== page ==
If you’ve poked around my blog at all, you probably know that I LOVE Hawaii. I used to live there and still travel there a LOT, but living in the midwest (and with the last year being CRAZY travelwise), I find myself being drawn more and more towards Florida. It’s closer (making it quicker, cheaper, and easier to get to), the beaches are beautiful, and there are hundreds of different unique destinations within the state.
When I was planning my first post-COVID trip for early April, I felt a lot more comfortable staying close to home and heading to Florida instead of venturing to the other side of the world. But where to go in Florida? It’s a big state and there are a lot of great beaches!
After taking a look at trusty TripAdvisor, I settled on St Pete Beach. TripAdvisor named St Pete Beach the #1 beach in the country for 2021 (according to TripAdvisor’s annual Traveler’s Choice rankings), and they’ve never steered my wrong. Easy enough to fly into Tampa International Airport (TPA) on my favorite Southwest Airlines and the Don Cesar Hotel was calling my name. Trip planned.
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St Pete Beach is a barrier island in the Tampa Bay area on the gulf coast of Florida. It’s part of a chain of barrier islands whose beaches regularly make “best in the USA/world” lists (Clearwater Beach, Madeira Beach, Treasure Island Beach, etc.). St Pete Beach is only about 30 minutes from the Tampa International Airport and a quick drive away from downtown St Pete which is becoming one of the trendiest places to live in Florida. So unlike some vacation destinations in Florida that are a little sleepy or far from major cities, if you stay in St Pete Beach, it’s easy to take advantage of everything that downtown St Pete has to offer.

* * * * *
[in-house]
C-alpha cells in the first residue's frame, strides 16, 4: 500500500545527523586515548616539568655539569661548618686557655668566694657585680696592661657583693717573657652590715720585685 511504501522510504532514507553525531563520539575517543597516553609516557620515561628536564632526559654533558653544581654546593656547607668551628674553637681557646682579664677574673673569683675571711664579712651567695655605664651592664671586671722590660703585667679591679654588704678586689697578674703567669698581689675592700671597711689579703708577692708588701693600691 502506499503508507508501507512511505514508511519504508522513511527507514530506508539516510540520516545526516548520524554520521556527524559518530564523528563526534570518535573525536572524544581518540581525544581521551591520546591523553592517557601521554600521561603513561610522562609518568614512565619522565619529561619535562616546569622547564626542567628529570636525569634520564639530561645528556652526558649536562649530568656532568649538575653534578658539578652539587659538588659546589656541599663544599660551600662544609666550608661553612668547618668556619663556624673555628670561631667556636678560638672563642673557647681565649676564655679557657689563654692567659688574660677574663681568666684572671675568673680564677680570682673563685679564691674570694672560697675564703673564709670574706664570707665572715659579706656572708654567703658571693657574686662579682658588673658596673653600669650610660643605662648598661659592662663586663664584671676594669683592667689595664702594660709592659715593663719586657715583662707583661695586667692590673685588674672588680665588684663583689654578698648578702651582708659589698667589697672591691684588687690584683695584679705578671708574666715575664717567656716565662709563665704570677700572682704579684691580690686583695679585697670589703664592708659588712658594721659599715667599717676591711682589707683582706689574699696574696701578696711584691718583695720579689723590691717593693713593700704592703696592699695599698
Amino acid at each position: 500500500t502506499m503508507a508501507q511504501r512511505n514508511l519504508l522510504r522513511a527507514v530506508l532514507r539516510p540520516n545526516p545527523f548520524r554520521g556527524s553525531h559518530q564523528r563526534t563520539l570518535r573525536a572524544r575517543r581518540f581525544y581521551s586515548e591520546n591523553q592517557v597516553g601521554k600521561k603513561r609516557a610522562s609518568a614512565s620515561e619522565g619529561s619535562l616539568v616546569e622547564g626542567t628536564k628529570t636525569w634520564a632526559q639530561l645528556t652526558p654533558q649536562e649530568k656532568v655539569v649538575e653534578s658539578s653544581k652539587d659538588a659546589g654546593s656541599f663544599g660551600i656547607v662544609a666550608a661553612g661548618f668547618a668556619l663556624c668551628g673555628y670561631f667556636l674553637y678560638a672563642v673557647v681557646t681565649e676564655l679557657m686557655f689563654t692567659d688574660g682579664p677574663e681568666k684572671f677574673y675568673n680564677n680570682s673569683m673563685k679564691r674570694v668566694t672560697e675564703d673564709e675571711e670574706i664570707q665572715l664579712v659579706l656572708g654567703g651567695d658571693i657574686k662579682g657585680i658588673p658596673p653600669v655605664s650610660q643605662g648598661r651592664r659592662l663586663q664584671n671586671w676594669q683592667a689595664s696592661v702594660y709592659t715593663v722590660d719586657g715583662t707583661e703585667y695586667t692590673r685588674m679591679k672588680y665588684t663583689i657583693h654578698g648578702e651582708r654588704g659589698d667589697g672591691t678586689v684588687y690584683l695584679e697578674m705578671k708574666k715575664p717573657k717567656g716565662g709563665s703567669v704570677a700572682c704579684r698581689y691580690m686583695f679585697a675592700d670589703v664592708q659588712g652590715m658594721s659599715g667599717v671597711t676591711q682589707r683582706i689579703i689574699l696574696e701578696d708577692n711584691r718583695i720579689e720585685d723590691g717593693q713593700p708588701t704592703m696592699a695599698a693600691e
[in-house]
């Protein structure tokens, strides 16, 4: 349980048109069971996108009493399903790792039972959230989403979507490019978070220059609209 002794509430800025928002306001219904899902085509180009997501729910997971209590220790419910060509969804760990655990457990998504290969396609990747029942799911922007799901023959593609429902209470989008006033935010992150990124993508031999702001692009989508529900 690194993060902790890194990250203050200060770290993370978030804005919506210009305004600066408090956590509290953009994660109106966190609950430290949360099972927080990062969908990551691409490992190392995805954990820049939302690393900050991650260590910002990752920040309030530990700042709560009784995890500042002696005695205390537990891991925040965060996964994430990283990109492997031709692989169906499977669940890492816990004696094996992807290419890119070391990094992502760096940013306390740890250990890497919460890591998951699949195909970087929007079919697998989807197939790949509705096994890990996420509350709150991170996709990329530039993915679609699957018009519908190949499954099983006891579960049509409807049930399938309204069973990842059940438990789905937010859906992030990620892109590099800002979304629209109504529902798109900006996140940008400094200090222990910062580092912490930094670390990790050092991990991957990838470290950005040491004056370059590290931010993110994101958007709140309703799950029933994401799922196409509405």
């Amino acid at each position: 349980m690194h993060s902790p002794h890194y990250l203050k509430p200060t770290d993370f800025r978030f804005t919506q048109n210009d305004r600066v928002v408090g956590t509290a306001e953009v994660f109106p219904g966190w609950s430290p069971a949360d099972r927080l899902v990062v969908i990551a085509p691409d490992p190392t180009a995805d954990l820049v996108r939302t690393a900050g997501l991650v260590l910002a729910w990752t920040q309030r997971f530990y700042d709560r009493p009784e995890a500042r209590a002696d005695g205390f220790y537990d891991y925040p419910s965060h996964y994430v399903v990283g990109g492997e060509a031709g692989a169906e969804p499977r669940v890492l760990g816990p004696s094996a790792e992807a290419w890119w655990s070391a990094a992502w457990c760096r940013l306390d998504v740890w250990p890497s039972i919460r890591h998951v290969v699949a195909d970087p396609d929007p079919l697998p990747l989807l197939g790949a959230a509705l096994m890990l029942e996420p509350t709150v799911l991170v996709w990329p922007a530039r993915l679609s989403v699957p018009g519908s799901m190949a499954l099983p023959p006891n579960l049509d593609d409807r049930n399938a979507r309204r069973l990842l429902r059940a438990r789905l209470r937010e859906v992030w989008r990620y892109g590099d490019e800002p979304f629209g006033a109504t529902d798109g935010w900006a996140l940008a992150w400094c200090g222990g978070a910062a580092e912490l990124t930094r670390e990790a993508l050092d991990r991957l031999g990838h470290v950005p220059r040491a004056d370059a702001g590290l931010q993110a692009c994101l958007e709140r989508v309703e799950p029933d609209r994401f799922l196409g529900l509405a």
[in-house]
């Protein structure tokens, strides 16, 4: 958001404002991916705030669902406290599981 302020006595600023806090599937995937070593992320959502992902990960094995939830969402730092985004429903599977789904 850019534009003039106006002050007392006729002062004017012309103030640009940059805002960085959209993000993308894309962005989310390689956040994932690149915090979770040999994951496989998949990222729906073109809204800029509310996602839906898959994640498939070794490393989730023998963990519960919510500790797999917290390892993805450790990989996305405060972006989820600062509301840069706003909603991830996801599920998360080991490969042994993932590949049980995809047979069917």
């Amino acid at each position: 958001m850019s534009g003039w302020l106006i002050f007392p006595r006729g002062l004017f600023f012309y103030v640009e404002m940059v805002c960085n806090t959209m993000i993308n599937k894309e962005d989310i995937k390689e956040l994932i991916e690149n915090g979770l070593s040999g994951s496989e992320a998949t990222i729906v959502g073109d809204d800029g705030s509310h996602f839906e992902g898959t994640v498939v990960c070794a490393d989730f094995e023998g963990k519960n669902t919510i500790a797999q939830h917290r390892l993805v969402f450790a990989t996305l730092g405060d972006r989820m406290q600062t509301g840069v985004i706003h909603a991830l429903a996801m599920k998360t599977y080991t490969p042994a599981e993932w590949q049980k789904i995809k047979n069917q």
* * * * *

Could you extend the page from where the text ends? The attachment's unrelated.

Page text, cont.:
Read my detailed guide about where to stay on St Pete Beach. I’m talking 3000 words on the vibes of different parts of the island (there was one part I didn’t like at all and another part I LOVED).
In this post, I’ll give you a quick rundown of how I spent my five days in St Pete Beach plus some ideas of other things to do in the St Pete Beach and Clearwater area.
I flew into TPA (landed around noon) and hopped in an Uber over to St Pete Beach. There were about 4-5 Southwest flights that all arrived at the same time making baggage claim pretty chaotic and Uber prices at peak. If prices are above $50 for a ride out to the island, I would suggest hanging around 10-15 minutes and letting the rush pass. It usually averages $35-40 (it was as high as $90 when I first started to look).